10. Again in Poorna Biscuit Factory v. CIT : [1975]99ITR41(AP) a Bench of the Andhra Pradesh High Court, following the view taken by this court in Venichand Maganlal's case observed that 'a sum equal to,' means identical and neither more nor less, and thus the ITO has no option in the matter of quantum of penalty imposable under Section 271(1)(a) of the Act once he comes to the conclusion that the penalty is leviable. The same view was again taken by this court in CIT v. Mukunddas Vishnukumar and it was held that where the assessment was completed after April 1, 1962, a penalty can be imposed under Section 273(b) of the new Act, although the default might have been committed under the Indian I.T. Act, 1922.

11. In view of the aforesaid decision, with which we express our respectful agreement, we hold that the ITO had no jurisdiction to reduce the quantum of penalty below the minimum prescribed under Section 271(1)(a) of the I.T. Act, 1961, in cases to which the provisions of the new Act are attracted on account of the provisions of Section 297(2)(g) of the new Act. The fact that the penalty was imposed in respect of defaults committed at the time when the old Act was in force, is of no consequence, as, under the provisions of Section 271(1)(a) of the new Act, which are clearly attracted to such a case, a specified amount is leviable by way of penalty, namely, 2% for every month of default subject to a maximum of 50% of the tax payable and the ITO or the Appellate Tribunal had no discretion in the matter and could not reduce the quantum of penalty imposable under the provisions of Section 271(1)(a) of the new Act, merely on the ground that no rigid rules prescribing quantum of penalty to be levied was in force at the time when the default was committed.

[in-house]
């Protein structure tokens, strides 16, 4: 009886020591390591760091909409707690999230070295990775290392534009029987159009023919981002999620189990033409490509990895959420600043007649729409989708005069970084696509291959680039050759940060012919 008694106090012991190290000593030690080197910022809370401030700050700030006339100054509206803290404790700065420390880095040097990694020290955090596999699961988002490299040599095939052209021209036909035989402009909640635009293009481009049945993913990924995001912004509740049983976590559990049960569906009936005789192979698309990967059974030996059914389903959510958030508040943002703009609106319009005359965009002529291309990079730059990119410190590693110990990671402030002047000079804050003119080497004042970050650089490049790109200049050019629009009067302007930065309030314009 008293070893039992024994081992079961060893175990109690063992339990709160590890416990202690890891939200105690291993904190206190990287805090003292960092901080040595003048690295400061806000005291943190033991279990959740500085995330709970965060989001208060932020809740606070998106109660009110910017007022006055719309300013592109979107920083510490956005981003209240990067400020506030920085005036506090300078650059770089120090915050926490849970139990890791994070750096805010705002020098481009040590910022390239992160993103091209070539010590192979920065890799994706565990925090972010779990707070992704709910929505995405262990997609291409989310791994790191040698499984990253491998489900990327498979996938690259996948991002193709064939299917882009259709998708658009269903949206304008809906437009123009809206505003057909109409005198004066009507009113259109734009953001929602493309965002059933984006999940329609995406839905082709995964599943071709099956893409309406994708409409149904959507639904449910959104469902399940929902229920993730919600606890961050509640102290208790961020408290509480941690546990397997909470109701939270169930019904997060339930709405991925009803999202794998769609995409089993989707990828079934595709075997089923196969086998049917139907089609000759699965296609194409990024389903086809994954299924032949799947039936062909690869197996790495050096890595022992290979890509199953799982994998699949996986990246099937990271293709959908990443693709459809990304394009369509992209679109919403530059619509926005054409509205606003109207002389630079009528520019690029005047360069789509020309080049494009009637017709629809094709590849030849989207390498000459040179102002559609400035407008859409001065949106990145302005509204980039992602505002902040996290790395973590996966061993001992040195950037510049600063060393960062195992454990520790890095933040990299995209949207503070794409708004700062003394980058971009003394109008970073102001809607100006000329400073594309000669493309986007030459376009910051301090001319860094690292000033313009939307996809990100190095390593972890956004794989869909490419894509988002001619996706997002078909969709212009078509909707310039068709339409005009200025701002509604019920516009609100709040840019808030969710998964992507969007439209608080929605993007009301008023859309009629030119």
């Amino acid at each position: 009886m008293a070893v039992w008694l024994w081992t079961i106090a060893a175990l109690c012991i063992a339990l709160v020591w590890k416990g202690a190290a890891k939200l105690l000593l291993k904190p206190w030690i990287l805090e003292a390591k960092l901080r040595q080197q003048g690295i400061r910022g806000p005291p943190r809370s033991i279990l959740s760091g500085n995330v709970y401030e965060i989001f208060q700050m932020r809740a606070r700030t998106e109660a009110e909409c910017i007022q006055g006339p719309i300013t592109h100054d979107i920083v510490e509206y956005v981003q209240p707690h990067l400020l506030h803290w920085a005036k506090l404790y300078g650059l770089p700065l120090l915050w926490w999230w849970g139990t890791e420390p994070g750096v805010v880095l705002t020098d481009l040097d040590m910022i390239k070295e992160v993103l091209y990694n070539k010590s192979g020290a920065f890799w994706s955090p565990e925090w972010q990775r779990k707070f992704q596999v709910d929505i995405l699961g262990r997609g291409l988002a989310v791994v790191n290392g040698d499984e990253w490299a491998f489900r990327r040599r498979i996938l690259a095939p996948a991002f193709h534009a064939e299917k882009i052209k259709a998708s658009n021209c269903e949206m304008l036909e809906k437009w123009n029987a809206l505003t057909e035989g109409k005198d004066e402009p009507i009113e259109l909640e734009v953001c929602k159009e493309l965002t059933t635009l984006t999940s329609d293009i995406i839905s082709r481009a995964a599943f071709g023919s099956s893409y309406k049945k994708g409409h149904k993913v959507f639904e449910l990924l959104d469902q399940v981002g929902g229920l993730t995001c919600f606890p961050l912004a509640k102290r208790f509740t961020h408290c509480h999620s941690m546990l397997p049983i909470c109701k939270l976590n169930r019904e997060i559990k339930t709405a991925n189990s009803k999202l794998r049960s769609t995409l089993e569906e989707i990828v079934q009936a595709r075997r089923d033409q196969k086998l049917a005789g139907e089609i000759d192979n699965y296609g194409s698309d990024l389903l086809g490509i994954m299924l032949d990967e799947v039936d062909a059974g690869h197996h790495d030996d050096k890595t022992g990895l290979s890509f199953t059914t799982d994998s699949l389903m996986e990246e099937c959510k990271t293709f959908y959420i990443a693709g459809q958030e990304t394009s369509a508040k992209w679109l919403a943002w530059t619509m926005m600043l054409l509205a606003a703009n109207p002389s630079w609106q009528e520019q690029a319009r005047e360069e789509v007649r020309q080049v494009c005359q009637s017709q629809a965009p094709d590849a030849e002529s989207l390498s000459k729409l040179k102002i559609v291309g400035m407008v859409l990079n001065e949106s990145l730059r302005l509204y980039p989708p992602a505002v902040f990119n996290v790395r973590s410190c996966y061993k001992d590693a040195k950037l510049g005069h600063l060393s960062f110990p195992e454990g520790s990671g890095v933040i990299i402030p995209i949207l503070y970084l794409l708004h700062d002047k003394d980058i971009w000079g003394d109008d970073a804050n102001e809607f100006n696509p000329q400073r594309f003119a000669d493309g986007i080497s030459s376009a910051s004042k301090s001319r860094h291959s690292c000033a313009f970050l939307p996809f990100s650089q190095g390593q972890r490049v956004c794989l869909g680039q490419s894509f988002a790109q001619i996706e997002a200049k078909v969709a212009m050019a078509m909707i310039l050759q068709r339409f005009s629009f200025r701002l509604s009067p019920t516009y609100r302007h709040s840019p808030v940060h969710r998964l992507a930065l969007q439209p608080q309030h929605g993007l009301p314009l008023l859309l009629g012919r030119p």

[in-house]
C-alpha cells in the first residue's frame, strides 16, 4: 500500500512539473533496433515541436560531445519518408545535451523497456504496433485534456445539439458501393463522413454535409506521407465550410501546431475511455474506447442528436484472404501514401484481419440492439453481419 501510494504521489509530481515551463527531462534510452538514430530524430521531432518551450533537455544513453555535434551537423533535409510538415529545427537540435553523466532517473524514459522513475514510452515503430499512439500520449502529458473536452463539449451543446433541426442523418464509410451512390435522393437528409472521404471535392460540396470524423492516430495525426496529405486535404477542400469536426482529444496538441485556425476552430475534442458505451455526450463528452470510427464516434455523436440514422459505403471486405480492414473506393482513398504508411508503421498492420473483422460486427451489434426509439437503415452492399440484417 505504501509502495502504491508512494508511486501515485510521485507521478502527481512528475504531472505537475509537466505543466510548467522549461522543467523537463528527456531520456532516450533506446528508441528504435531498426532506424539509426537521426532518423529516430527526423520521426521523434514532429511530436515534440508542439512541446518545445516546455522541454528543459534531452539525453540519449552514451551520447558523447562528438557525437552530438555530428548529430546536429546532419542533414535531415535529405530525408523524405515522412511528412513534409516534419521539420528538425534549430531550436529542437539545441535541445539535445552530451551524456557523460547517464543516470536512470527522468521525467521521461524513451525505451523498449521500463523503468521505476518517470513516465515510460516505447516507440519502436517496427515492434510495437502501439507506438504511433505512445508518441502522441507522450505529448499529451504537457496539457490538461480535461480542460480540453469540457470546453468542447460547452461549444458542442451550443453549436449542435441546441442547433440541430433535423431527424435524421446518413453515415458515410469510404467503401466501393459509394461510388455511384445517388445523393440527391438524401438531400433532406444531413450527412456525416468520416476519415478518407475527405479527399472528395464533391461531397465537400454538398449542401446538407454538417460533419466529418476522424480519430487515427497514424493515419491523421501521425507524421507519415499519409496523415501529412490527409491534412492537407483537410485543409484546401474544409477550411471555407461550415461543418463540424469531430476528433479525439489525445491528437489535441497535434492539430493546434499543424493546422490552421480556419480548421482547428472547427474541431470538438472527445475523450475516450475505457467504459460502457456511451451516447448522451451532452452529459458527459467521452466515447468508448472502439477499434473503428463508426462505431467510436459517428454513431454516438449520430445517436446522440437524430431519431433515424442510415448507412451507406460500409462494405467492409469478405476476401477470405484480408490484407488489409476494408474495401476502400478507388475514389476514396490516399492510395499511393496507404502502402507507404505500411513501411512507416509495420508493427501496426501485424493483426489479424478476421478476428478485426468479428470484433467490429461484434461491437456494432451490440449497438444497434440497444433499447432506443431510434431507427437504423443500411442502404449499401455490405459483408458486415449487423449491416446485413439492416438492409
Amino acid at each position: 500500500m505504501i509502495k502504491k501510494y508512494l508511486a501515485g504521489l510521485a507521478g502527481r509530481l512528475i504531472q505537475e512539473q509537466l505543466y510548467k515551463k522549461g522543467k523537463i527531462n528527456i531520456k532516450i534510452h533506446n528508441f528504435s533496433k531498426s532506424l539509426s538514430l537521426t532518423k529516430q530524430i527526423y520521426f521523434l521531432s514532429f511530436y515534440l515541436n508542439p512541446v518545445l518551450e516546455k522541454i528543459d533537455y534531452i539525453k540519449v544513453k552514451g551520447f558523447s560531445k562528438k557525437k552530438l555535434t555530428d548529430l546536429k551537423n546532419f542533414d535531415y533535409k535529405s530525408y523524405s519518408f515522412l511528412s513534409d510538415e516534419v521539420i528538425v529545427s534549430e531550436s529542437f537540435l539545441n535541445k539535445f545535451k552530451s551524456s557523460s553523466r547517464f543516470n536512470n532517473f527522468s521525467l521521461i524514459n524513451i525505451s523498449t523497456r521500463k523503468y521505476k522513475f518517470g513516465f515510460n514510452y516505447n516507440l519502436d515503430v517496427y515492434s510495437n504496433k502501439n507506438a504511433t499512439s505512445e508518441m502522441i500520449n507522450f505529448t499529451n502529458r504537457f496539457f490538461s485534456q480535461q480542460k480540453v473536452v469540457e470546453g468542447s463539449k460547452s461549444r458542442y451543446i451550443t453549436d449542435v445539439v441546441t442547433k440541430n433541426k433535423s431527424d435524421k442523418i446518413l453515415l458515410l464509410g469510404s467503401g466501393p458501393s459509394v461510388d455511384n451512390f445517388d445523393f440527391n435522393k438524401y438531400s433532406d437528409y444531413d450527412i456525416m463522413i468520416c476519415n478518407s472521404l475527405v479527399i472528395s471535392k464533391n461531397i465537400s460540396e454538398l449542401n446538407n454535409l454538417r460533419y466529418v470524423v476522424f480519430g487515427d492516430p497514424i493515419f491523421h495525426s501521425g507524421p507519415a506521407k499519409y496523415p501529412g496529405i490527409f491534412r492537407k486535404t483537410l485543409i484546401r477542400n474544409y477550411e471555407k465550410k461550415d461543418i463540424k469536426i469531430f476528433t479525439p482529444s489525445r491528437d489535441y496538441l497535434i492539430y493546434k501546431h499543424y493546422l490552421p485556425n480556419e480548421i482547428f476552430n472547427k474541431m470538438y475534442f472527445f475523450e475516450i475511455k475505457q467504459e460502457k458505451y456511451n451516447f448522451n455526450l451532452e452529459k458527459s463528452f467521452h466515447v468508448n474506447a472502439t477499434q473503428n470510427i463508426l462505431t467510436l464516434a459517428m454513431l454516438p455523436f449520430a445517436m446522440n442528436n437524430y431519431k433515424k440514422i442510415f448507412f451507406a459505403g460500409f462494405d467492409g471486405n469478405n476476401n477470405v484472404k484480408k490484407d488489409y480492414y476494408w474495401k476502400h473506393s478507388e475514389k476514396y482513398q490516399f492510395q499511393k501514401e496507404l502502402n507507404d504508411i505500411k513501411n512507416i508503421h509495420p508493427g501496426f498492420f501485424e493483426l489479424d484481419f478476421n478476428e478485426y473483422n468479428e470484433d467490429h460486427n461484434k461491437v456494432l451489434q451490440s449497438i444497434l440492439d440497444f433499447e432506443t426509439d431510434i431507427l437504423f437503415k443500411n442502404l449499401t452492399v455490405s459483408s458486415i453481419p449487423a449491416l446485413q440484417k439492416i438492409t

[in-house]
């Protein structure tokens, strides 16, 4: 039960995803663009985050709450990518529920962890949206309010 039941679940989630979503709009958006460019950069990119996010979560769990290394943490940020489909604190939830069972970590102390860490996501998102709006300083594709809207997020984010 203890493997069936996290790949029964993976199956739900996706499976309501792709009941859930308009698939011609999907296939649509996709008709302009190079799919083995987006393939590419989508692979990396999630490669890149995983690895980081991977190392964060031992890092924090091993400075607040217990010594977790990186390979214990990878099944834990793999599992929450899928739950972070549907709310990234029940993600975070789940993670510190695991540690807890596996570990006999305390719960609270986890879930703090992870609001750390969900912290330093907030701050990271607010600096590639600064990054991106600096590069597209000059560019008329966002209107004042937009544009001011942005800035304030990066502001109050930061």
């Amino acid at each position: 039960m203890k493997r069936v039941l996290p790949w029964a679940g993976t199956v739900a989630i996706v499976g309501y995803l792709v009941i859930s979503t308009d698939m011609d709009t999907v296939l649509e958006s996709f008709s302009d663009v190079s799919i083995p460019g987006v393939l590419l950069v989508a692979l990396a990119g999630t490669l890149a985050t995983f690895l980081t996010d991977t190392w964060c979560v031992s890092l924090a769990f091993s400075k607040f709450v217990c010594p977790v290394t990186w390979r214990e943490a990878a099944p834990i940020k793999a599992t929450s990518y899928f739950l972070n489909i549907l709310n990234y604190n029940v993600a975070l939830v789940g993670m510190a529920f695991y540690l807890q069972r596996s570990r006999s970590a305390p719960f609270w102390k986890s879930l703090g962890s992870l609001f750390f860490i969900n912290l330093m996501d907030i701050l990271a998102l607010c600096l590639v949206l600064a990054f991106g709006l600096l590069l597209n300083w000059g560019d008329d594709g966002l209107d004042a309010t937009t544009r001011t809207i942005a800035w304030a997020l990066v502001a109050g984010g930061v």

12. We, therefore, hold that the Income-tax Appellate Tribunal in the present case was in error and was not justified in reducing the quantum of penalty from Rs. 13,399 to Rs. 2,000. Thus, the question referred to this court is answered in the negative. However, the parties are left to bear their own costs.